Brexit pushes cost of buying used car from UK higher
Revenue has warned that anyone buying a used car from the UK needs to be aware of the significant additional costs that may apply, following the end of the Brexit transition period.
Since the UK became a “third country” on January 1, used cars imported from there that were originally manufactured in the EU or another country outside the EU, must have VAT of 21% paid on the invoice price.
A tariff of 10% has also to be paid on the cost of the vehicle within 30 days of importation and before it can be registered here.
As a result, the cost of buying a used car from the UK has risen substantially.
“Anybody that is contemplating buying a car needs to bare the thought of additional cost in mind when they are doing it because they can be significant,” said Dermot Donegan, Revenue’s Head of VAT Legislation and Policy.
Revenue has also said that the same rules apply on cars that are imported into the Republic of Ireland from Britain, via Northern Ireland.
Under the Northern Ireland Protocol, VAT should be paid on a used vehicle at the point of importation into the north if it is coming from Britain but was made in the EU.
However, the British government recently acted unilaterally to cut the tax on used car imports into Northern Ireland from Britain and backdated it to January 1.
“What it effectively means it that VAT and import is not being collected on the cars coming into Northern Ireland. And they also extended the margin scheme,” Mr Donegan said.
“Now the margin scheme allows dealers to bring in cars but only pay VAT on the profit margin. But it can’t be done in respect of cars that come from third countries so it is contrary to EU law and it appears to be contrary to the protocol,” he stated.
Mr Donegan added that Revenue will expect the correct taxes to be paid on UK imports that come into the Republic through Northern Ireland.
“We won’t permit cars to be routed through the North from Britain into the North and down here without the payment of VAT and customs duties where a dealer bringing in cars through Dublin Port would have to pay VAT and customs duty,” Mr Donegan stated.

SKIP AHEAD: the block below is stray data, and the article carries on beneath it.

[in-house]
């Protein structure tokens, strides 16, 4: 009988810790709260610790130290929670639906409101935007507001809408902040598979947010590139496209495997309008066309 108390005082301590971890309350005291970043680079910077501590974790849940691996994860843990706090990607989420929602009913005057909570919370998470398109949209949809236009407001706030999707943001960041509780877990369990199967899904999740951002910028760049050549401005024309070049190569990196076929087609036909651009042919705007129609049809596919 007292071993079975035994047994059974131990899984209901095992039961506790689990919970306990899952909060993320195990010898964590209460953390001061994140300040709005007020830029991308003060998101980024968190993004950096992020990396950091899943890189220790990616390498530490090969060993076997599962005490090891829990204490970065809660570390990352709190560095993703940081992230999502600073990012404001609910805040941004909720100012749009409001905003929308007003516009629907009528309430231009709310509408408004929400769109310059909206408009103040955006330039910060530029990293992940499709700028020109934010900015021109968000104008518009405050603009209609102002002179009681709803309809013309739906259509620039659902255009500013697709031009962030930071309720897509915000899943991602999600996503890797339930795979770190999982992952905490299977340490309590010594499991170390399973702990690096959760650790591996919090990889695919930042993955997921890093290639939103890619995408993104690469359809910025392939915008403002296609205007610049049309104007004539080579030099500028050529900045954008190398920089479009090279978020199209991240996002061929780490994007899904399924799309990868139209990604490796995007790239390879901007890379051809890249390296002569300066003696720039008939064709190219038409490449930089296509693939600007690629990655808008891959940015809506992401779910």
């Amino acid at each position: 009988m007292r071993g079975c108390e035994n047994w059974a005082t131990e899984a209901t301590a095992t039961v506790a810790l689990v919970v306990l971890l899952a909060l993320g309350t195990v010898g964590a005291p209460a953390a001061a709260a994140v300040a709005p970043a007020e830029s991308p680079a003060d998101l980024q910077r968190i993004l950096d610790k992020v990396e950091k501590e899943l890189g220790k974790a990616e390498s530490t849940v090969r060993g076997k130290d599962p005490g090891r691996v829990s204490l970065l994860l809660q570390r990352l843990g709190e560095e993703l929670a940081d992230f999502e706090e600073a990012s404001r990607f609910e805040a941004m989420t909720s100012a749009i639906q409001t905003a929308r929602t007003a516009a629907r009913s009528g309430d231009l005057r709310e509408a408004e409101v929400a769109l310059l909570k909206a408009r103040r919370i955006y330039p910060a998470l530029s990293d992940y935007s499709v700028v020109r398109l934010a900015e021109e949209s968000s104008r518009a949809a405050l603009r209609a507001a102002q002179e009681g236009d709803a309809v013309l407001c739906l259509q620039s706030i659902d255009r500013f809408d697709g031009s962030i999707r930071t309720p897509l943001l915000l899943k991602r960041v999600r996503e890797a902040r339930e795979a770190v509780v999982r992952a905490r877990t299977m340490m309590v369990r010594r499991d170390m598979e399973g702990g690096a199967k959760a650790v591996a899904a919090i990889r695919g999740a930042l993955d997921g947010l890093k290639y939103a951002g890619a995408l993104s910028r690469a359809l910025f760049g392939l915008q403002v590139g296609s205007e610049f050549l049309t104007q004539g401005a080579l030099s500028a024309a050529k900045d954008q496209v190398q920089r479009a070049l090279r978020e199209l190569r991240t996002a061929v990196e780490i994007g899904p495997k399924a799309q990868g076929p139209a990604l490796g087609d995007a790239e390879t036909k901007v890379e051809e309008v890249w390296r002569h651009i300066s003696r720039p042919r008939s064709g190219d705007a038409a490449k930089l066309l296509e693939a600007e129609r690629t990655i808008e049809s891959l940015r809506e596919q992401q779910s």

“So a warning shot for all people that are looking at buying a car, registering a car from Northern Ireland – just be incredibly careful, do your due diligence beforehand,” he cautioned.
The issues create an additional headache for car dealers who have traditionally depended on UK imports to bolster their used stock.
Up until last year, around 100,000 used cars each year were imported into Ireland from Britain.
“We imagine that used imports will continue, they will continue to be a factor of the market, they always will,” said Emma Mitchell, Operations Director of the Society of the Irish Motor Industry (SIMI).
“But certainly we don’t expect that we will see used imports continue as they have done in the previous years, particularly 2018 and 2019,” she added.
Ms Mitchell added that stock levels are currently pretty strong as a lot of dealers brought in a lot of used imports from the UK before January 1.
“What we expect will happen is used imports will probably find a more normal level. And used car stock will then be fed from new car sales, rather than importing the used cars in to stop that gap,” she said.
However, she added that consumers could see an increase in prices if businesses do not absorb some of the extra costs.
The flip side though is that trade in values should rise, so the cost of changing a used car for a second hand one should either narrow or stay the same, Ms Mitchell predicted.
But SIMI is concerned at the unilateral action by the British government to cut the tax on used car imports into the north because it will put dealers in the Republic at a significant competitive disadvantage.
“So really until there is an agreement reached between the UK and the EU we really have to ensure that there are some safeguards put in place to protect the Irish market and really just to ensure that there is a level playing field between Northern Ireland and Ireland,” she added.
For dealers like Enda Conefrey, Dealer Principal at Bradys – a Mercedes-Benz and Seat dealers in Dublin – the extra Brexit paperwork, VAT and tariffs, as well as new VRT bands and nitrogen oxide taxes mean its no longer financially viable to import UK used cars.
“Essentially all those four elements have mitigated against taking a used car in from the UK at the moment, essentially driving the price outside of any reasonable sense of value for a customer or dealer taking it in to sell a car,” Enda Conefrey said.
“Any margin that was there was eliminated by any one of those items,” he stated.
However, he argued that the situation should lead to the car industry here being returned to where it originally was, with a franchise business model.
“If we can get our new car market back to a reasonable functioning level of 140,00-150,000 cars a year, that business alone will generate sufficient used car trade-ins to supply the used car market,’ he said.
But the last four years has seen declining new car sales and that has had a knock on effect of not providing enough new car sales in the market, leading to a demand for used car imports.
“If we can get the new car market to the level it should be at we will generate enough used cars into the system,” Mr Conefrey said.